However, according to Ridgway’s lawyer, Michele Shaw, he was very remorseful. By her account, Gary frequently broke down in tears. He worried about whether news of his crimes would ruin his elder brother’s marriage. He thanked God that his mother (who had died three months before his arrest) was not around to learn the truth. He talked about how any profits from a book or movie about the crimes should go to the families of his victims. (Harden)
The Green River murders took place between the years 1982-1984. The entire ordeal started out with women, mainly young prostitutes, in the Seattle, Washington area going missing. Bodies all over the Green River area started to turn up. At first the bodies were found whole. Then after increased publicity, the bodies started showing up in “clusters”. There were no big breaks in the case for years. Throughout the investigation, dozens of bodies kept turning up. After the case came to a close, a total of around 49 bodies were found.
At one time during the early investigation, Ted Bundy was called upon to aid in the investigation. He gave detectives a greater insight into the profile of the Green River killer. Even after all of the help, and evidence, a killer was not found. Then at one point during the search, Gary Ridgway became a suspect. One of the victim’s boyfriends had last seen her get into Ridgway’s car.
The police thoroughly searched Ridgway’s car and home but found nothing to hold him on. Gary was released and left the police with the one thing that broke the case about a dozen years later, a saliva sample. In July, 1991, the investigation came to a close due to lack of moral support and suspects. Ten years later, in 2001, Detective Dave Reichert decided to reopen the case. New technology assisted the newly formed team in matching Ridgway’s DNA to DNA found on some of the victims. (Bell)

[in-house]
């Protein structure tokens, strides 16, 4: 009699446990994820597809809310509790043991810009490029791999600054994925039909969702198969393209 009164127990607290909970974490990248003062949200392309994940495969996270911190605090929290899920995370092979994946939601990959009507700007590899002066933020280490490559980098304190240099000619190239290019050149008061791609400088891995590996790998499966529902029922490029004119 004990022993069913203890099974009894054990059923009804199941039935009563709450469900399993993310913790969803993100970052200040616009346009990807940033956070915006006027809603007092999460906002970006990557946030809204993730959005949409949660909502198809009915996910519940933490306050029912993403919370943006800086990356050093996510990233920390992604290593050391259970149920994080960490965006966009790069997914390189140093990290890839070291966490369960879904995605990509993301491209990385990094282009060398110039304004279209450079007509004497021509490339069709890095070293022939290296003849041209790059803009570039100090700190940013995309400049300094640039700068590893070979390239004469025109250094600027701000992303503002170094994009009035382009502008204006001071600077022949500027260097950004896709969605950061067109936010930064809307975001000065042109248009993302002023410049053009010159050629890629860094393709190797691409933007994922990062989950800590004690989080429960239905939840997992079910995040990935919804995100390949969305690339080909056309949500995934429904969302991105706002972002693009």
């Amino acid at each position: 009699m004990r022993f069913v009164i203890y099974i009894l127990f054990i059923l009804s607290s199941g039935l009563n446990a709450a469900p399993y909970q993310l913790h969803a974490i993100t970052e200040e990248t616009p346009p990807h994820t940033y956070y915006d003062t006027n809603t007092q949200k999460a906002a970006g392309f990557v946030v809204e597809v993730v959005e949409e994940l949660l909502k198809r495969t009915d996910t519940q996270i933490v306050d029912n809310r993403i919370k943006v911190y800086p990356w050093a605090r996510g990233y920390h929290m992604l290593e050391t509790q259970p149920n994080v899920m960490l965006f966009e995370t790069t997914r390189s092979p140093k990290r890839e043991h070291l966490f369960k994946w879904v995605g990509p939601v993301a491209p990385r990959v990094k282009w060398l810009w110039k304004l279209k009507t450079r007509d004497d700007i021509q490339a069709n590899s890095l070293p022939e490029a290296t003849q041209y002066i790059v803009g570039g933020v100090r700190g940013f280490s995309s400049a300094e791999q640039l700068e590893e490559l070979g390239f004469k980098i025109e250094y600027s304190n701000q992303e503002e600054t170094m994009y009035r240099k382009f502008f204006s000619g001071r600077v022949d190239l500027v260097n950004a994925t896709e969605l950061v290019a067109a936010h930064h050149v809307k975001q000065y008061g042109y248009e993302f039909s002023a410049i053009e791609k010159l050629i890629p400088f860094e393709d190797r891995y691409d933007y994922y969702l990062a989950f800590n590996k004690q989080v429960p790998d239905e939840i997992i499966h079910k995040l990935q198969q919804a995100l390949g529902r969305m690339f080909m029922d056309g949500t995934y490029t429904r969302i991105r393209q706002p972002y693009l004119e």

On September 10, 2001, Reichert received news from the labs that reduced the hardened detective to tears. There was a match found between the semen samples taken from the victims and Ridgway. On November 30, 2001, Ridgway was intercepted by investigators on his way home from work and arrested on four counts of aggravated murder. (Bell)
On November 5, 2003, Gary Leon Ridgway confessed to murdering 48 women. He plead guilty in order to avoid the death penalty. Some of his most recognized comments during the trial were:
“They don’t mean anything to me.”
“And once I’ve killed Ð”em, I didn’t keep it in memory. I just knew where I dumped themÐ’…These women’s faces don’t mean anything to me.”
“I would talk to herÐ’…and get her mind off of the, uh, anything she was nervous about. And think, you know, she thinks, Ð”Oh, this guy cares’, and which, I didn’t. I just want to, uh, get her in the vehicle and eventually kill her.”
“I’m good at one thingÐ’…and that’s killing prostitutes.”
“You can put her on the list of mine. But I’m not going to say I killed her because I didn’t kill herÐ’…Why? If it isn’t mine? Because I have pride in, in what I do. I don’t wanna take it from anybody else.”
“Uh, the reason why I put ”em (the bodies) so far apart is because if I wanted to go back, there wouldn’t be any smell’…I had to take them all the way out there. Waste of my time and gas.”
“Choking is what I did, and I was pretty good at it”. (Horvitz)
Gary Ridgway has also been noted as saying:
“I picked prostitutes as my victims because I hate most prostitutes and I did not want to pay them for sex. I also picked prostitutes as victims because they were easy to pick up without being notices. I knew they would not be reported missing right away and might never be reported missing. I picked prostitutes because I thought I could kill as many of them as I wanted without getting caught.” (Bell)
Gary Leon Ridgway is now the top convicted serial killer in American history and he has also confessed to more confirmed murders than any other American serial killer. It is highly believed that Ridgway killed many more women than he confessed to and is likely to be prosecuted for more murders in the future.
On December 18, 2003, King County Superior Court Judge Richard Jones sentenced Ridgway to 48 life sentences with no possibility of parole and one life sentence, to be served consecutively. He is currently serving his sentence at the Washington State Penitentiary in Walla Walla, Washington. (Burns)